When Passion Is Misunderstood

SAN FRANCISCO, CA - SEPTEMBER 08: Businessman and TV personality Mark Cuban speaks onstage at TechCrunch Disrupt at Pier 48 on September 8, 2014 in San Francisco, California.  (Photo by Steve Jennings/Getty Images for TechCrunch) *** Local Caption *** Mark Cuban
SAN FRANCISCO, CA – SEPTEMBER 08: Businessman and TV personality Mark Cuban speaks onstage at TechCrunch Disrupt at Pier 48 on September 8, 2014 in San Francisco, California. (Photo by Steve Jennings/Getty Images for TechCrunch) *** Local Caption *** Mark Cuban

I’ve heard too many people malign passion as almost an evil – “don’t follow your passion,” they say, in some bizarre otherworldly sense of helping people. But you should have passion. I’m not the only one who thinks so. Billionaires agree.

An Entire Series
The first time I became frustrated with this mantra to never follow your passion was when Mike Rowe thought it best to follow the demand regardless of what excited you. I thought he missed the truth that passion is necessary, but just as necessary as two other essential ingredients to success.

The second time, I saw someone posting a quote that said basically the same thing. It frustrated and unnerved me to the point I decided to create a series on the topic, starting with how important passion is.

But before you think that I might be missing the boat, I’d like to point out that I am not alone. I am in good company. People like billionaire Sir Richard Branson agree saying, “Don’t waste your time doing things that don’t excite you. Find your passions and go out there and grab them with both hands.” Other’s like Steve Jobs, co-founder of Apple, felt similarly, and there are many more like them.

But perhaps it’s because of something else: a misunderstanding of what passion is. I think Mark Cuban highlights that well.

Avoiding Being Pigeonholed
Mark Cuban, outspoken billionaire and owner of the Dallas Mavericks, knew that passion is not enough to move forward. There is a lot of hard work involved. What’s more, sometimes you have to figure out how to tailor your passions to what is available. After all, everyone can’t be an A-List movie star. But if you love acting, that doesn’t mean that has to be the path for you.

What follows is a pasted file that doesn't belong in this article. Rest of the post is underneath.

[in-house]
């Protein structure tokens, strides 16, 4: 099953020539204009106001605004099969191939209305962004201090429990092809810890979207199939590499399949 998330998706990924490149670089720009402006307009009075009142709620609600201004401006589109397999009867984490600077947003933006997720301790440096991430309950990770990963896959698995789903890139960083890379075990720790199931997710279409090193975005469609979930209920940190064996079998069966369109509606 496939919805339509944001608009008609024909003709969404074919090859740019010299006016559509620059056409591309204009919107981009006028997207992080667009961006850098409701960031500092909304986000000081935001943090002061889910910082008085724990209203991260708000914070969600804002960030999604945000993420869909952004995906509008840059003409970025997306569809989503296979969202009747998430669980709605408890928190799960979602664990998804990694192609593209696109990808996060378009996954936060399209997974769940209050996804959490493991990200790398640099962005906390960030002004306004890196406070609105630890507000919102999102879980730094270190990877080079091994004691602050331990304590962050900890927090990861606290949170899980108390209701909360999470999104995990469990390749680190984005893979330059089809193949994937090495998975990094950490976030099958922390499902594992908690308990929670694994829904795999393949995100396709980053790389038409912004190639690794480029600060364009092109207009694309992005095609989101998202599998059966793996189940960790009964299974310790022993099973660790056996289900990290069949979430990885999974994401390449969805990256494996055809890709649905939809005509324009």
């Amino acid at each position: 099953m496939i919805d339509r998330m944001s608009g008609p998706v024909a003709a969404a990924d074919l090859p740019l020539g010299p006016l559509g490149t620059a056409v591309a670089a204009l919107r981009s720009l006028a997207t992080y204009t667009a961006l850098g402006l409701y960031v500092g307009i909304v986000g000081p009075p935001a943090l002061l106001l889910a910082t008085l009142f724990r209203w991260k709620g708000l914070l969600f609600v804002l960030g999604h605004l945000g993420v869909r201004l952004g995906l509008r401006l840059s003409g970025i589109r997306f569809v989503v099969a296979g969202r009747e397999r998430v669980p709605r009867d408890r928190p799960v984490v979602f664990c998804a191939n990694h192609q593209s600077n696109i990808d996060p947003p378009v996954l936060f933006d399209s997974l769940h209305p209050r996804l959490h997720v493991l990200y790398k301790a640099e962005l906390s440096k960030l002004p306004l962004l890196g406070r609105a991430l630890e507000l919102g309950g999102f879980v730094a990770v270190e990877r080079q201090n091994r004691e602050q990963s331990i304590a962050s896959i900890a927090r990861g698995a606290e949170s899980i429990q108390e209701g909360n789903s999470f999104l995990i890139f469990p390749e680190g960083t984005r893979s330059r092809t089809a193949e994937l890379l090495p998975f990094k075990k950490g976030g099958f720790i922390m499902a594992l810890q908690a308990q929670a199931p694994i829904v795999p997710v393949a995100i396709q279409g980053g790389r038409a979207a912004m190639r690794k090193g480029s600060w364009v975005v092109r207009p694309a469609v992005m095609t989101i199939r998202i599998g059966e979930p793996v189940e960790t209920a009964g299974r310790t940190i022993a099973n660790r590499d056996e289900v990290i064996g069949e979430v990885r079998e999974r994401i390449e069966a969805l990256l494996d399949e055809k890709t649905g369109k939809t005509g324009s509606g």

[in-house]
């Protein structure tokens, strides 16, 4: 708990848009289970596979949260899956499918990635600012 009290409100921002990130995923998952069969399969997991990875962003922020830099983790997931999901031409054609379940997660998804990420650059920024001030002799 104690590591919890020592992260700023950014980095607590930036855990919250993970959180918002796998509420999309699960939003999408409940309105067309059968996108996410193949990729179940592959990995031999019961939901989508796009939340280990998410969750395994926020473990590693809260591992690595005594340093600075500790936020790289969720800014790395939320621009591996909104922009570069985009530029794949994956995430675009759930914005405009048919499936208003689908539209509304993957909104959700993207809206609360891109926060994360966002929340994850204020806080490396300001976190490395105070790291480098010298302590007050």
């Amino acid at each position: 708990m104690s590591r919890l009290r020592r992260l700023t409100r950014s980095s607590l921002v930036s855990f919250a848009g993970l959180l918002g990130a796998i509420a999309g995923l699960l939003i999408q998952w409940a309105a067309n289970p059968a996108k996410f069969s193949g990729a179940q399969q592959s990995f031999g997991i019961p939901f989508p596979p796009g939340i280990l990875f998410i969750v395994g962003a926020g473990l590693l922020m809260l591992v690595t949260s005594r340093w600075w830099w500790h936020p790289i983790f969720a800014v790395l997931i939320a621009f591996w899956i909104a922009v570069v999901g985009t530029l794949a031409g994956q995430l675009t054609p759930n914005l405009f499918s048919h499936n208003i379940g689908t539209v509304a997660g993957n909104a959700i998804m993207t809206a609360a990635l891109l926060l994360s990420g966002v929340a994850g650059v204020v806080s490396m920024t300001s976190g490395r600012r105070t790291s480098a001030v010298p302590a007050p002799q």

You simply have to be creative to find out how to spend your life doing what you’re passionate about. There are acting jobs in a wide variety of locations and careers such as in independent films, corporate films, kids shows, commercials, teaching, and much, much more.

Mark Cuban on Passion
Mark Cuban understands this. In his book How to Win at the Sport of Business he said very clearly that passion provides the fuel to do the hard work that it takes to succeed. That includes not only doing the work, but also knowing where your passions truly fit with what you want to do. It’s also about being creative in the way to apply your passions. As he says:

I know you want to follow your passions and get a job in sports, movies, tv, shooting video for Girls Gone Wild, and other things your friends would love. Why fight the crowds? Go where people are not. Just like you never thought you would ever fall in love with someone else, you will find another industry or job that you will love as much as your first love.  Move down your list to other things. Then get ready to work.